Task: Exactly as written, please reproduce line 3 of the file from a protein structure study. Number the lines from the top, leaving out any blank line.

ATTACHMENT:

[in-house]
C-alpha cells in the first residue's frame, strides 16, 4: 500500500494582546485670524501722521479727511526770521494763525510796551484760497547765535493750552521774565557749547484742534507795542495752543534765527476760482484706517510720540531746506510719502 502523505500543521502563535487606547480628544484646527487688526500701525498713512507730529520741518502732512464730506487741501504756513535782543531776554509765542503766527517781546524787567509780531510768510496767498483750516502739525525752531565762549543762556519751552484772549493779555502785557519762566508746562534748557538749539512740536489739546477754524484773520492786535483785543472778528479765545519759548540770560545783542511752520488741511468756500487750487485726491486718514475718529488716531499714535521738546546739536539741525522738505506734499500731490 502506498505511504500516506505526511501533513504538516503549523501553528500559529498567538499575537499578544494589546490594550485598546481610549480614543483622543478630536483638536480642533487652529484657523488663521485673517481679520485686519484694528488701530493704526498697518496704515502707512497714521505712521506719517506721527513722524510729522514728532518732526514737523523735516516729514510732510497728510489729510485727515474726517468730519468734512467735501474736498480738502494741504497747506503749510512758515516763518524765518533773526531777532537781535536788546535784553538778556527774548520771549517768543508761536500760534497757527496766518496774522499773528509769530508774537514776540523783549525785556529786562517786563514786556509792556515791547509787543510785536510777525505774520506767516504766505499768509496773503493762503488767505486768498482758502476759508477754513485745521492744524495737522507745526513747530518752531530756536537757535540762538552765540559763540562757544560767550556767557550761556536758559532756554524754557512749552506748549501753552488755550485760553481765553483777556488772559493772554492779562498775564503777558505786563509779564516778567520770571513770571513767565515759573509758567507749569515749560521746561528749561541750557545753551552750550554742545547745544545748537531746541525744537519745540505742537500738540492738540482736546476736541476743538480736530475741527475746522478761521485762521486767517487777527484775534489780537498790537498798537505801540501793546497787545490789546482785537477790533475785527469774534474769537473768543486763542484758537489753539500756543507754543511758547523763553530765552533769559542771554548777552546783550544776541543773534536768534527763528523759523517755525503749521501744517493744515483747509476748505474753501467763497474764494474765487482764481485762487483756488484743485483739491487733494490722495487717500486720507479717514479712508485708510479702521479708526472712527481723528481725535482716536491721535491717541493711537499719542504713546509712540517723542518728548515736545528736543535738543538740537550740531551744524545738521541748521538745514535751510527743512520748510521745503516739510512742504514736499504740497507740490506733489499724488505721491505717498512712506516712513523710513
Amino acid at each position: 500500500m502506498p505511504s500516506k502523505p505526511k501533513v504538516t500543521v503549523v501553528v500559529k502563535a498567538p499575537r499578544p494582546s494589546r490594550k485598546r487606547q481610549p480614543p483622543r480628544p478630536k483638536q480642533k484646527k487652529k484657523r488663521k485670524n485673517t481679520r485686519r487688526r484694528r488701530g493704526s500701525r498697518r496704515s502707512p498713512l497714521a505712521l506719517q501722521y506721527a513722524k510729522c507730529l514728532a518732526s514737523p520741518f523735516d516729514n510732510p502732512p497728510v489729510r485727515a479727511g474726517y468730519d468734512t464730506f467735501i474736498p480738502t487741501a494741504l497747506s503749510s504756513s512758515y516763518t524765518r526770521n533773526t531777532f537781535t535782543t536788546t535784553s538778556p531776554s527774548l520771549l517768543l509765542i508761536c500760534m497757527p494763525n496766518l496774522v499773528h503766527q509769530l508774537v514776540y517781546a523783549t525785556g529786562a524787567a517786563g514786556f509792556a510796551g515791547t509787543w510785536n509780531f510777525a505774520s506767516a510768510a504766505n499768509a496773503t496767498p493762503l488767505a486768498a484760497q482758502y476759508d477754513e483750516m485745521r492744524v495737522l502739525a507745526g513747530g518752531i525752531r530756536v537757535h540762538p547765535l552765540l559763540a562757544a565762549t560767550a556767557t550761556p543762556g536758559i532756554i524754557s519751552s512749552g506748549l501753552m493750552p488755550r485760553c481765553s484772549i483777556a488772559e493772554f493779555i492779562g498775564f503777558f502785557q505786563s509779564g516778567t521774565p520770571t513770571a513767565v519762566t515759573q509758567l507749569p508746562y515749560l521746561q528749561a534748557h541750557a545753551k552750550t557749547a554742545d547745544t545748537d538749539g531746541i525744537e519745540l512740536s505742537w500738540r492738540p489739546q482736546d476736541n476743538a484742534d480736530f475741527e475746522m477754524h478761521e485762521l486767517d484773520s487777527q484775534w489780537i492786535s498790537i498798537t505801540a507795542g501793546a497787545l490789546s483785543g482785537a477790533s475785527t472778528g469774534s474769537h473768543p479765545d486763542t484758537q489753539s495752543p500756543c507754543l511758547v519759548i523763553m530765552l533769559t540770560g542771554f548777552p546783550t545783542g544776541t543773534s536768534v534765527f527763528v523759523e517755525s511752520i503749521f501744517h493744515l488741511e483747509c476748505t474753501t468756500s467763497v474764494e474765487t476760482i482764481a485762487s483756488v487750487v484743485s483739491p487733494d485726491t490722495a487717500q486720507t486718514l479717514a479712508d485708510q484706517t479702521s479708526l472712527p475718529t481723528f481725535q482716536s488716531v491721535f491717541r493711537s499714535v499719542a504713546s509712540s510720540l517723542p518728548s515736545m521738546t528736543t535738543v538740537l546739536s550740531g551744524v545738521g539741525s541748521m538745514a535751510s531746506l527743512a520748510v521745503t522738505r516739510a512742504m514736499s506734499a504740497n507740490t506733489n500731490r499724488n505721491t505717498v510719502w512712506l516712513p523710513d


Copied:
Amino acid at each position: 500500500m502506498p505511504s500516506k502523505p505526511k501533513v504538516t500543521v503549523v501553528v500559529k502563535a498567538p499575537r499578544p494582546s494589546r490594550k485598546r487606547q481610549p480614543p483622543r480628544p478630536k483638536q480642533k484646527k487652529k484657523r488663521k485670524n485673517t481679520r485686519r487688526r484694528r488701530g493704526s500701525r498697518r496704515s502707512p498713512l497714521a505712521l506719517q501722521y506721527a513722524k510729522c507730529l514728532a518732526s514737523p520741518f523735516d516729514n510732510p502732512p497728510v489729510r485727515a479727511g474726517y468730519d468734512t464730506f467735501i474736498p480738502t487741501a494741504l497747506s503749510s504756513s512758515y516763518t524765518r526770521n533773526t531777532f537781535t535782543t536788546t535784553s538778556p531776554s527774548l520771549l517768543l509765542i508761536c500760534m497757527p494763525n496766518l496774522v499773528h503766527q509769530l508774537v514776540y517781546a523783549t525785556g529786562a524787567a517786563g514786556f509792556a510796551g515791547t509787543w510785536n509780531f510777525a505774520s506767516a510768510a504766505n499768509a496773503t496767498p493762503l488767505a486768498a484760497q482758502y476759508d477754513e483750516m485745521r492744524v495737522l502739525a507745526g513747530g518752531i525752531r530756536v537757535h540762538p547765535l552765540l559763540a562757544a565762549t560767550a556767557t550761556p543762556g536758559i532756554i524754557s519751552s512749552g506748549l501753552m493750552p488755550r485760553c481765553s484772549i483777556a488772559e493772554f493779555i492779562g498775564f503777558f502785557q505786563s509779564g516778567t521774565p520770571t513770571a513767565v519762566t515759573q509758567l507749569p508746562y515749560l521746561q528749561a534748557h541750557a545753551k552750550t557749547a554742545d547745544t545748537d538749539g531746541i525744537e519745540l512740536s505742537w500738540r492738540p489739546q482736546d476736541n476743538a484742534d480736530f475741527e475746522m477754524h478761521e485762521l486767517d484773520s487777527q484775534w489780537i492786535s498790537i498798537t505801540a507795542g501793546a497787545l490789546s483785543g482785537a477790533s475785527t472778528g469774534s474769537h473768543p479765545d486763542t484758537q489753539s495752543p500756543c507754543l511758547v519759548i523763553m530765552l533769559t540770560g542771554f548777552p546783550t545783542g544776541t543773534s536768534v534765527f527763528v523759523e517755525s511752520i503749521f501744517h493744515l488741511e483747509c476748505t474753501t468756500s467763497v474764494e474765487t476760482i482764481a485762487s483756488v487750487v484743485s483739491p487733494d485726491t490722495a487717500q486720507t486718514l479717514a479712508d485708510q484706517t479702521s479708526l472712527p475718529t481723528f481725535q482716536s488716531v491721535f491717541r493711537s499714535v499719542a504713546s509712540s510720540l517723542p518728548s515736545m521738546t528736543t535738543v538740537l546739536s550740531g551744524v545738521g539741525s541748521m538745514a535751510s531746506l527743512a520748510v521745503t522738505r516739510a512742504m514736499s506734499a504740497n507740490t506733489n500731490r499724488n505721491t505717498v510719502w512712506l516712513p523710513d